The amount of silver in the coating of dragée or as in cookie decoration is minuscule.

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The function(s) performed by the food additive when used in cooking.

  • Colour - Adds or restores the colour of a food

Data according to various sources such as fao, fda, codex. Spot a mistake? Tell us!

Country Status Matched Term
United States
Approved Silver
European Union
Approved Silver
Australia and New Zealand
Approved Silver
Philippines
Not Permitted
Japan
Unknown None
Austria
Approved Silver
Belgium
Approved Silver
Bulgaria
Approved Silver
Cyprus
Approved Silver
Czech Republic
Approved Silver
Denmark
Approved Silver
Estonia
Approved Silver
Finland
Approved Silver
France
Approved Silver
Germany
Approved Silver
Greece
Approved Silver
Hungary
Approved Silver
Ireland
Approved Silver
Italy
Approved Silver
Latvia
Approved Silver
Lithuania
Approved Silver
Luxembourg
Approved Silver
Malta
Approved Silver
Netherlands
Approved Silver
Poland
Approved Silver
Portugal
Approved Silver
Romania
Approved Silver
Slovakia
Approved Silver
Slovenia
Approved Silver
Spain
Approved Silver
Sweden
Approved Silver
United Kingdom
Approved Silver
Australia
Approved Silver
New Zealand
Approved Silver

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Banned in some countries - yes

E174 - Silver: New to standards, previously not permitted in Australia. Banned in other countries.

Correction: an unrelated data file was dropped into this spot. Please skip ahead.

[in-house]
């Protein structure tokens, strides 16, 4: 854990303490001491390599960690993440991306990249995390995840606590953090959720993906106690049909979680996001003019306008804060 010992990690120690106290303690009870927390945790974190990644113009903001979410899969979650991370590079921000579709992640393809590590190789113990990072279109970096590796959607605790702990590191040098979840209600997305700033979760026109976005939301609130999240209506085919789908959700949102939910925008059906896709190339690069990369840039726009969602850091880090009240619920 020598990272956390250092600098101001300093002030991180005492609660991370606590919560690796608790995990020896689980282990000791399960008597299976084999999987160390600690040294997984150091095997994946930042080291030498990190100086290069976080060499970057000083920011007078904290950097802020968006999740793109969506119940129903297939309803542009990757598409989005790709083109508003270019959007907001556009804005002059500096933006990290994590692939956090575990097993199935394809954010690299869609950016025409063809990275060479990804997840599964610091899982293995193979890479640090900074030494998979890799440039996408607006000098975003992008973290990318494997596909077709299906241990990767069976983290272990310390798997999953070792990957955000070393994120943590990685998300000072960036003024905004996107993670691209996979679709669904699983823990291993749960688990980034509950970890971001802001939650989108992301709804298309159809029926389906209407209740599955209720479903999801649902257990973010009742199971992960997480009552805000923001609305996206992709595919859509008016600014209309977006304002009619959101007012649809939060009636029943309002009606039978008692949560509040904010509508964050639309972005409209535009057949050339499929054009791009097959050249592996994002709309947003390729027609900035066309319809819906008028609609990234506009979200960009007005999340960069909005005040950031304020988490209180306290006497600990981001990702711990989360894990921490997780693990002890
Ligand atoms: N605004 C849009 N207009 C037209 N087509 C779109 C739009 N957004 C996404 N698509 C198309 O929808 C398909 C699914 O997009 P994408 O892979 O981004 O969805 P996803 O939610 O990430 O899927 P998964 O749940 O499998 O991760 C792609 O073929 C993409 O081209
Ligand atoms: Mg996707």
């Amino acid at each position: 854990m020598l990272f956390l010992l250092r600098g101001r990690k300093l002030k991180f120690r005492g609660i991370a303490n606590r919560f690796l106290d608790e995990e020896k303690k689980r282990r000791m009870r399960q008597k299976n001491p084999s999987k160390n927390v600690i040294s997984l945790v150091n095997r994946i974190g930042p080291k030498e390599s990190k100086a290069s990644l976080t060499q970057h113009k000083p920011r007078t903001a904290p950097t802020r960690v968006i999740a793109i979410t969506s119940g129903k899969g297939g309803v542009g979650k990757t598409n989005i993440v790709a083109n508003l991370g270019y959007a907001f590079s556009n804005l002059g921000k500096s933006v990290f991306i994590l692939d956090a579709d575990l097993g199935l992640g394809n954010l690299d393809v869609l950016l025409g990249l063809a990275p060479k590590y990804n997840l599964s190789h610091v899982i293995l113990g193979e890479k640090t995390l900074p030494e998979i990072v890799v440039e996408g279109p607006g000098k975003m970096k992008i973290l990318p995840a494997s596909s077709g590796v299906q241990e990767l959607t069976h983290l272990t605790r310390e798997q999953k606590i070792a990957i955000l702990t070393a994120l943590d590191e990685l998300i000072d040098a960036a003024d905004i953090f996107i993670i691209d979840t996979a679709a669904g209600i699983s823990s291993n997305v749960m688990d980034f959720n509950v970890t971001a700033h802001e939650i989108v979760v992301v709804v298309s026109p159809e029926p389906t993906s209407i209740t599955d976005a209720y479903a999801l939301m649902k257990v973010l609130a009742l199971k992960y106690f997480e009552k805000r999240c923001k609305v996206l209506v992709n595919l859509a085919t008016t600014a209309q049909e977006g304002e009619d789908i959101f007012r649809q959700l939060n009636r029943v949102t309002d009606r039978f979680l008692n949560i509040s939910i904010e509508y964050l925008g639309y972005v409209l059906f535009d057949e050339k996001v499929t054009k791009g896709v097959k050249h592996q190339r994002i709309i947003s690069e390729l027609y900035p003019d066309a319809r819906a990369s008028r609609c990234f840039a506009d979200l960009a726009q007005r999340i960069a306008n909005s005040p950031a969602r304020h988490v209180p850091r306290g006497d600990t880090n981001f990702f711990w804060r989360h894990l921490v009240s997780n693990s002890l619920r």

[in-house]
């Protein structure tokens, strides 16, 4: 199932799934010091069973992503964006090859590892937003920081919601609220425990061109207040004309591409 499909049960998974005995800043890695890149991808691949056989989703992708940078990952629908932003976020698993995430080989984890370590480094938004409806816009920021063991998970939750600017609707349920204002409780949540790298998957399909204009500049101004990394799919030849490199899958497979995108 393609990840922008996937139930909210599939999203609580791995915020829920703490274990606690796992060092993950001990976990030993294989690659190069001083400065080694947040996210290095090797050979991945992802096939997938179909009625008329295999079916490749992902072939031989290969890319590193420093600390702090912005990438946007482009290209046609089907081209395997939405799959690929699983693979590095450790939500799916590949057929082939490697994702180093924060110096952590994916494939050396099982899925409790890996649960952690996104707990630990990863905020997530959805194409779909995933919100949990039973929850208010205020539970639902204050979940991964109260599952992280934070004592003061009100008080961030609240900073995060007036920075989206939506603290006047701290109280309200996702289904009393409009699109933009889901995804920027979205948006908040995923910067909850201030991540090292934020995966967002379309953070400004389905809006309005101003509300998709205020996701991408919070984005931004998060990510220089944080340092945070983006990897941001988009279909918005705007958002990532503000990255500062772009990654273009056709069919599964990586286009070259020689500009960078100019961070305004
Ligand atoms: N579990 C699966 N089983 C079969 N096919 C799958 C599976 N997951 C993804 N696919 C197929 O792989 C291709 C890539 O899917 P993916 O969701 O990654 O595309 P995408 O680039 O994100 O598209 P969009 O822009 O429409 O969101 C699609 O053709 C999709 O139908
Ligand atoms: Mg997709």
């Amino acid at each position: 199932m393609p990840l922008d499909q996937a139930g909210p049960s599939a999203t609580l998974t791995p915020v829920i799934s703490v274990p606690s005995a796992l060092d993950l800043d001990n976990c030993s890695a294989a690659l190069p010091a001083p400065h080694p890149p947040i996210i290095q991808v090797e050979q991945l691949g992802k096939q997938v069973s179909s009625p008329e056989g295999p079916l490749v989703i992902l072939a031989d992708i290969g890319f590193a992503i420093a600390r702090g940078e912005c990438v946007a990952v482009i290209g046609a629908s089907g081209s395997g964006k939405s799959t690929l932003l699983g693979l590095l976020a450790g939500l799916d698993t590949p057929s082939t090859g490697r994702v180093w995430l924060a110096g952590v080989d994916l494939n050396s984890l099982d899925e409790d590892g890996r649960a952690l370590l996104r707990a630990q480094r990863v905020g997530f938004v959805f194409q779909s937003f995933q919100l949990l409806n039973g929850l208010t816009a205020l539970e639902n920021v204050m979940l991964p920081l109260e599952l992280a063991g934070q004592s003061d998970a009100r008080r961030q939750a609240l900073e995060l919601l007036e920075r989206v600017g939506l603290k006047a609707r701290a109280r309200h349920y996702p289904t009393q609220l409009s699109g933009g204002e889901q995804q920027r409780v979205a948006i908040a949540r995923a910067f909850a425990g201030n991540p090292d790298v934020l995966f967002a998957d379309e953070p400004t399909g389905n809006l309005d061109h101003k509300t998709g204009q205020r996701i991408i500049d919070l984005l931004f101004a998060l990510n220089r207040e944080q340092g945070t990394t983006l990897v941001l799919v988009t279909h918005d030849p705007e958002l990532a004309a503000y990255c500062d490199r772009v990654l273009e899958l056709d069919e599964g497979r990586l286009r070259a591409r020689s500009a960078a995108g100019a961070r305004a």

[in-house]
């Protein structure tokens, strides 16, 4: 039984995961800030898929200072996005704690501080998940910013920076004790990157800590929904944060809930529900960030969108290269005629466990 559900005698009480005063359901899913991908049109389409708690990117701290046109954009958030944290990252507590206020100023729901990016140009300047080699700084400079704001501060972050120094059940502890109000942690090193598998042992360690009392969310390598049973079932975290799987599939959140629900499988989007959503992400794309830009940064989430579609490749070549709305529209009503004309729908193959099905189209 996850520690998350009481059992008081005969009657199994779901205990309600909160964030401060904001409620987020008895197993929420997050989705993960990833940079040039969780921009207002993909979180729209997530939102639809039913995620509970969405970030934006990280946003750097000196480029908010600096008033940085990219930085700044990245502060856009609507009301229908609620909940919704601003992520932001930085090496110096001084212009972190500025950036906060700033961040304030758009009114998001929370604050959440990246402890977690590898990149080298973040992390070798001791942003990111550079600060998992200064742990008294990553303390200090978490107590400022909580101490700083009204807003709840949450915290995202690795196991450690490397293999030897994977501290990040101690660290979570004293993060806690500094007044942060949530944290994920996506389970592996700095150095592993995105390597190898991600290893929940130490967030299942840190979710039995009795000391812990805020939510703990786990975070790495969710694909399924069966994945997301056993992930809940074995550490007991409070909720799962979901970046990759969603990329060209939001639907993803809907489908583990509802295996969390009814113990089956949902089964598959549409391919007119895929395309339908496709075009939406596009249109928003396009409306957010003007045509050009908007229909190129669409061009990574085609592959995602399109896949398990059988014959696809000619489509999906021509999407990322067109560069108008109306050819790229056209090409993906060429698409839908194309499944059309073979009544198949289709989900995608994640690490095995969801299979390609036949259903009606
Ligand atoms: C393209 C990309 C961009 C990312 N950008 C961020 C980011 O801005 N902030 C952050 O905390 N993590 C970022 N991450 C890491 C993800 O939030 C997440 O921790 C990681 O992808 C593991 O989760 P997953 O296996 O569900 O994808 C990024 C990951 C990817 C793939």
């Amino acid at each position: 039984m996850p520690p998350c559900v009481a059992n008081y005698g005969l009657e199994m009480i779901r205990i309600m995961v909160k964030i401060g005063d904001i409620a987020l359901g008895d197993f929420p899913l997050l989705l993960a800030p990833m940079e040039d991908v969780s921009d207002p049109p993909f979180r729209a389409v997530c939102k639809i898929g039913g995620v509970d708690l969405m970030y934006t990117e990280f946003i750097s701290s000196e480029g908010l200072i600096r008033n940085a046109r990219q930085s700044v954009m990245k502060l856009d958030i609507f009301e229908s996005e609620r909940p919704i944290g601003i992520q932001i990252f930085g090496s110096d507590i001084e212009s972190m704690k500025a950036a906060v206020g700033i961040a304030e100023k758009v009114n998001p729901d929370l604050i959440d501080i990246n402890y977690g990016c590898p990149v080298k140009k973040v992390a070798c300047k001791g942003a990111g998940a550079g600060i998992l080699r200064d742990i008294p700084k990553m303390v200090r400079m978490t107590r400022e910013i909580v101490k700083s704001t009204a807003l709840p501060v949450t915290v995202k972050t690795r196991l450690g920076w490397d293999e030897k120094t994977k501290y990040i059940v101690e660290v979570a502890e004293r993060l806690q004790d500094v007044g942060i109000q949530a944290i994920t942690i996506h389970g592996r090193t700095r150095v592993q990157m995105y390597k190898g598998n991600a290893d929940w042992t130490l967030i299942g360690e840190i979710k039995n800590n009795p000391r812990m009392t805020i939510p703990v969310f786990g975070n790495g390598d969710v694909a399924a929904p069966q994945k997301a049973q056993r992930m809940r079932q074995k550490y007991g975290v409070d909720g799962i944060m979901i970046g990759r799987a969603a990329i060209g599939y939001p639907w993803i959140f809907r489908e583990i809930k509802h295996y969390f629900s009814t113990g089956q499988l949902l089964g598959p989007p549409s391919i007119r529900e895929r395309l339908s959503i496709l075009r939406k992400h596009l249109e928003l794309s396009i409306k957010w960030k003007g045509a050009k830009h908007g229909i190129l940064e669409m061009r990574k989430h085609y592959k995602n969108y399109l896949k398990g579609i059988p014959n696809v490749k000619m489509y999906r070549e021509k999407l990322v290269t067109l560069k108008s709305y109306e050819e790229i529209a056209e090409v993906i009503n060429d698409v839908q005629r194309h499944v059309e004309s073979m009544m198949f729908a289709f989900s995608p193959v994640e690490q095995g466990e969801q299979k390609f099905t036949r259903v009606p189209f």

Additive Alert

Derived from minerals - yes

E174 - Silver: It is a metal.

Muslim Consumer Group

Derived from minerals - yes

E174 - Silver: Silver is used in food to give a metallic surface colour. However prolonged consumption may lead to argyria, a blue-grey skin. The greatest source of silver now is as a by product in the manufacture of non-ferrous metals such as Cu, Pb, Zn. Silver is usually obtained from crushed silver bearing ore. The actual method of recovery from the ore depends on which metal is predominant in the ore but normally ends by electrolysis using one of two techniques, either the Moebius or Thum Balbach systems. Silver is used extensively in the photographic industry, as well as in silverware and jewellery, electrically, for silvering mirrors and in batteries. Typical products include sugar coated flour confectionery. Not permitted in Australia prior to 1992. Long regular use can lead to blue-grey skin (this is not dangerous). Avoid it.

MBM Foods

Collection of sources used to create this food additive summary.

Source
Codex Alimentarius
Food Standards Australia New Zealand
UK Food Standards Agency
U.S. Food and Drug Administration
Wikipedia

Lists the U.S. CAS (Chemical Abstracts Service) registry number and EINECS (European INventory of Existing Commercial chemical Substances) numbers when known.

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